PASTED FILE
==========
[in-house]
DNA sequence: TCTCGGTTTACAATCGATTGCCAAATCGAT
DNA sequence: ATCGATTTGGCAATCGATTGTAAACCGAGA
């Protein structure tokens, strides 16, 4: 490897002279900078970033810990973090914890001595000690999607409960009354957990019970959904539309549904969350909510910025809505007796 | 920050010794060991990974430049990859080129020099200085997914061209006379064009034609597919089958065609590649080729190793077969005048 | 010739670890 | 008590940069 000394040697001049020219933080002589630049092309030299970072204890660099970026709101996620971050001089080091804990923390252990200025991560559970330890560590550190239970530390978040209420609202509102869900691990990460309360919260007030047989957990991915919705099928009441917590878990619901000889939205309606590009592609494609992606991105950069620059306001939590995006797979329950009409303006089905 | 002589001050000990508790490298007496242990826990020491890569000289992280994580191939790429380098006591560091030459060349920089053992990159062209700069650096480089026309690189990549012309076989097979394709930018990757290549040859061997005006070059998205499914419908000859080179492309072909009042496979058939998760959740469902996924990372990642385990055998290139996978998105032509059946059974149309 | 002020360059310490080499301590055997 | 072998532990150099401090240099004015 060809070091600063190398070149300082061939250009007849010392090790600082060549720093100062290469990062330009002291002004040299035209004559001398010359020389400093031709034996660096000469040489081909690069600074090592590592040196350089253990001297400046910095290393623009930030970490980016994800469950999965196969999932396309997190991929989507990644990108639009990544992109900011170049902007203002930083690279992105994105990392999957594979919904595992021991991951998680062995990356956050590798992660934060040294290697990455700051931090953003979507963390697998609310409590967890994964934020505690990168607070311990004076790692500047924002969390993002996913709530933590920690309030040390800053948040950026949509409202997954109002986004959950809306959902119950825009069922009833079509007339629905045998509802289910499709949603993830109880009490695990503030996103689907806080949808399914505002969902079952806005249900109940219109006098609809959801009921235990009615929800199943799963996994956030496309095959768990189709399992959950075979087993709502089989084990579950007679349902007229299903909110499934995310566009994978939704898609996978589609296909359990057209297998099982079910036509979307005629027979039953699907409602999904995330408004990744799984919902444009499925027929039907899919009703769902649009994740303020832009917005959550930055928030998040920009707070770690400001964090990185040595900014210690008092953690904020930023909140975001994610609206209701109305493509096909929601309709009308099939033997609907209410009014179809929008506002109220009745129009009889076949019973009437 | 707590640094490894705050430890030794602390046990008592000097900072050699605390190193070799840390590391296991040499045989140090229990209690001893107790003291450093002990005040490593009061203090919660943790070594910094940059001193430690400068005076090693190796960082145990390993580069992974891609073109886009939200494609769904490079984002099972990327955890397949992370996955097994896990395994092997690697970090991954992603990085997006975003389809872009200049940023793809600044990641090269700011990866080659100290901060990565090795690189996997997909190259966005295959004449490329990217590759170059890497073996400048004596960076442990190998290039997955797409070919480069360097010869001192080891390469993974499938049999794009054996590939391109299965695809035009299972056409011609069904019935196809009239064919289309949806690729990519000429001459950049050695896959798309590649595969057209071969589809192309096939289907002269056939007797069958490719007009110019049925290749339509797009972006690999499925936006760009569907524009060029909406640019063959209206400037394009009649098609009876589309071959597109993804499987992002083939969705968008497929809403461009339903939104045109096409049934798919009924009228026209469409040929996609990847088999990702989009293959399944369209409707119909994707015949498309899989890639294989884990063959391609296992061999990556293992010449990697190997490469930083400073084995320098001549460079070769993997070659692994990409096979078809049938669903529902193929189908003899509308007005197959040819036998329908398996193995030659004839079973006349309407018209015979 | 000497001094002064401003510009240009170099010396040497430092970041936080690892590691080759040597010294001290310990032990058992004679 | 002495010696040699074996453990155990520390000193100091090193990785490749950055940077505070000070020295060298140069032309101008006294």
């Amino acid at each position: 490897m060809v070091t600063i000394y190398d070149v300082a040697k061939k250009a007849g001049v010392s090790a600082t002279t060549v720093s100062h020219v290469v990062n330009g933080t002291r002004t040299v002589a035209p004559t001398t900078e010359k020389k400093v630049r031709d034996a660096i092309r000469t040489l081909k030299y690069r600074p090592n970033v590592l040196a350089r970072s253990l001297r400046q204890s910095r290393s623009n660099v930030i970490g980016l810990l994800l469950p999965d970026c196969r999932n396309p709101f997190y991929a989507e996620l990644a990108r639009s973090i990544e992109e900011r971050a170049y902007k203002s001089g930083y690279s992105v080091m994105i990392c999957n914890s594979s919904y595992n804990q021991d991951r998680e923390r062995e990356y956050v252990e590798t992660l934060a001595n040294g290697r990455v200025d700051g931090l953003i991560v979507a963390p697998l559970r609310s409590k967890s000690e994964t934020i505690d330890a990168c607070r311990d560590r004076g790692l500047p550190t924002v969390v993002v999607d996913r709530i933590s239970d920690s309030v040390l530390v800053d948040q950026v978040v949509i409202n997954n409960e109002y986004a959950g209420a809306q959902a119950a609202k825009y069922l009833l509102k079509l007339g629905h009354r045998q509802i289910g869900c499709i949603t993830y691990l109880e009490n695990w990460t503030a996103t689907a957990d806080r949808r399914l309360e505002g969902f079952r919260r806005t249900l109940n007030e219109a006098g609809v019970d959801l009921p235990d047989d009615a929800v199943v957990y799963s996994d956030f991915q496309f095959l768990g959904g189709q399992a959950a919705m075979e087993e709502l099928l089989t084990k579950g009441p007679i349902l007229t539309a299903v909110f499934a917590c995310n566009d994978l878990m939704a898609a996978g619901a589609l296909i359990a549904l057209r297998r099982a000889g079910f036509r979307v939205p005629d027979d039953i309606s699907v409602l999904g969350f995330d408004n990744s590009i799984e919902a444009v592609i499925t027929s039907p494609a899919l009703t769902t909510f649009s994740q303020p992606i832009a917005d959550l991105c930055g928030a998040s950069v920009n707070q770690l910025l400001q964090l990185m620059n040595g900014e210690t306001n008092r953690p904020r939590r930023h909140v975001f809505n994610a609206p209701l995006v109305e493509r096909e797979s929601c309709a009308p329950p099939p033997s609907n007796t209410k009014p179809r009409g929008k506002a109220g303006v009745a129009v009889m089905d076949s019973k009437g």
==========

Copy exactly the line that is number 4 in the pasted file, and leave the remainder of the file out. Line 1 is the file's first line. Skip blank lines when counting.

């Protein structure tokens, strides 16, 4: 490897002279900078970033810990973090914890001595000690999607409960009354957990019970959904539309549904969350909510910025809505007796 | 920050010794060991990974430049990859080129020099200085997914061209006379064009034609597919089958065609590649080729190793077969005048 | 010739670890 | 008590940069 000394040697001049020219933080002589630049092309030299970072204890660099970026709101996620971050001089080091804990923390252990200025991560559970330890560590550190239970530390978040209420609202509102869900691990990460309360919260007030047989957990991915919705099928009441917590878990619901000889939205309606590009592609494609992606991105950069620059306001939590995006797979329950009409303006089905 | 002589001050000990508790490298007496242990826990020491890569000289992280994580191939790429380098006591560091030459060349920089053992990159062209700069650096480089026309690189990549012309076989097979394709930018990757290549040859061997005006070059998205499914419908000859080179492309072909009042496979058939998760959740469902996924990372990642385990055998290139996978998105032509059946059974149309 | 002020360059310490080499301590055997 | 072998532990150099401090240099004015 060809070091600063190398070149300082061939250009007849010392090790600082060549720093100062290469990062330009002291002004040299035209004559001398010359020389400093031709034996660096000469040489081909690069600074090592590592040196350089253990001297400046910095290393623009930030970490980016994800469950999965196969999932396309997190991929989507990644990108639009990544992109900011170049902007203002930083690279992105994105990392999957594979919904595992021991991951998680062995990356956050590798992660934060040294290697990455700051931090953003979507963390697998609310409590967890994964934020505690990168607070311990004076790692500047924002969390993002996913709530933590920690309030040390800053948040950026949509409202997954109002986004959950809306959902119950825009069922009833079509007339629905045998509802289910499709949603993830109880009490695990503030996103689907806080949808399914505002969902079952806005249900109940219109006098609809959801009921235990009615929800199943799963996994956030496309095959768990189709399992959950075979087993709502089989084990579950007679349902007229299903909110499934995310566009994978939704898609996978589609296909359990057209297998099982079910036509979307005629027979039953699907409602999904995330408004990744799984919902444009499925027929039907899919009703769902649009994740303020832009917005959550930055928030998040920009707070770690400001964090990185040595900014210690008092953690904020930023909140975001994610609206209701109305493509096909929601309709009308099939033997609907209410009014179809929008506002109220009745129009009889076949019973009437 | 707590640094490894705050430890030794602390046990008592000097900072050699605390190193070799840390590391296991040499045989140090229990209690001893107790003291450093002990005040490593009061203090919660943790070594910094940059001193430690400068005076090693190796960082145990390993580069992974891609073109886009939200494609769904490079984002099972990327955890397949992370996955097994896990395994092997690697970090991954992603990085997006975003389809872009200049940023793809600044990641090269700011990866080659100290901060990565090795690189996997997909190259966005295959004449490329990217590759170059890497073996400048004596960076442990190998290039997955797409070919480069360097010869001192080891390469993974499938049999794009054996590939391109299965695809035009299972056409011609069904019935196809009239064919289309949806690729990519000429001459950049050695896959798309590649595969057209071969589809192309096939289907002269056939007797069958490719007009110019049925290749339509797009972006690999499925936006760009569907524009060029909406640019063959209206400037394009009649098609009876589309071959597109993804499987992002083939969705968008497929809403461009339903939104045109096409049934798919009924009228026209469409040929996609990847088999990702989009293959399944369209409707119909994707015949498309899989890639294989884990063959391609296992061999990556293992010449990697190997490469930083400073084995320098001549460079070769993997070659692994990409096979078809049938669903529902193929189908003899509308007005197959040819036998329908398996193995030659004839079973006349309407018209015979 | 000497001094002064401003510009240009170099010396040497430092970041936080690892590691080759040597010294001290310990032990058992004679 | 002495010696040699074996453990155990520390000193100091090193990785490749950055940077505070000070020295060298140069032309101008006294």